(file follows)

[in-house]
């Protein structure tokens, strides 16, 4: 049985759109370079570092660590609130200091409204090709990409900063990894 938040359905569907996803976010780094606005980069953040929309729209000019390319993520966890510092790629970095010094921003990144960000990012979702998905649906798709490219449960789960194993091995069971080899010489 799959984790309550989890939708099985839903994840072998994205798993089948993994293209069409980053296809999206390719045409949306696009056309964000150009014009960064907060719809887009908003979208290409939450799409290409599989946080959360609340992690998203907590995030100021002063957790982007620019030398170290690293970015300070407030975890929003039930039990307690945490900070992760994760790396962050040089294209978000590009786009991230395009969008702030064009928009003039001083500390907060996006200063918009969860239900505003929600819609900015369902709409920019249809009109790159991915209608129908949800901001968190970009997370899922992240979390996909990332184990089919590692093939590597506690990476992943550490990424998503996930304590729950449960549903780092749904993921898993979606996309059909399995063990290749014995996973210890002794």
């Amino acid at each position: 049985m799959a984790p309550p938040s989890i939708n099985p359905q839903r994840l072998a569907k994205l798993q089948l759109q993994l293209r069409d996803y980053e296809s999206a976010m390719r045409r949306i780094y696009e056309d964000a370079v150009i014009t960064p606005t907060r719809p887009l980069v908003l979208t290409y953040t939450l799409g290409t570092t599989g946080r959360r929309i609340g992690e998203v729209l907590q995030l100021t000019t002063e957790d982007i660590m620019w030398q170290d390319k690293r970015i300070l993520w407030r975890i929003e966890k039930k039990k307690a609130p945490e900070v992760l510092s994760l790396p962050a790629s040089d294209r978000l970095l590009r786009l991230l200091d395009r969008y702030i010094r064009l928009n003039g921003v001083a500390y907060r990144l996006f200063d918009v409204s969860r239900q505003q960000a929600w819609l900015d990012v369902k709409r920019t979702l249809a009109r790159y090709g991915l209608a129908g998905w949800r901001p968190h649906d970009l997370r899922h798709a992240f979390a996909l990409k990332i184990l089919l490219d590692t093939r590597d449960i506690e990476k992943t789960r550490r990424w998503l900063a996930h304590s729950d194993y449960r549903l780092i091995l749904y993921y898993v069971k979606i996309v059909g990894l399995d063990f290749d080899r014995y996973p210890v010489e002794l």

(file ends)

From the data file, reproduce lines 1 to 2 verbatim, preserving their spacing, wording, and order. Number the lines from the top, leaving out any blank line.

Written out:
[in-house]
């Protein structure tokens, strides 16, 4: 049985759109370079570092660590609130200091409204090709990409900063990894 938040359905569907996803976010780094606005980069953040929309729209000019390319993520966890510092790629970095010094921003990144960000990012979702998905649906798709490219449960789960194993091995069971080899010489 799959984790309550989890939708099985839903994840072998994205798993089948993994293209069409980053296809999206390719045409949306696009056309964000150009014009960064907060719809887009908003979208290409939450799409290409599989946080959360609340992690998203907590995030100021002063957790982007620019030398170290690293970015300070407030975890929003039930039990307690945490900070992760994760790396962050040089294209978000590009786009991230395009969008702030064009928009003039001083500390907060996006200063918009969860239900505003929600819609900015369902709409920019249809009109790159991915209608129908949800901001968190970009997370899922992240979390996909990332184990089919590692093939590597506690990476992943550490990424998503996930304590729950449960549903780092749904993921898993979606996309059909399995063990290749014995996973210890002794």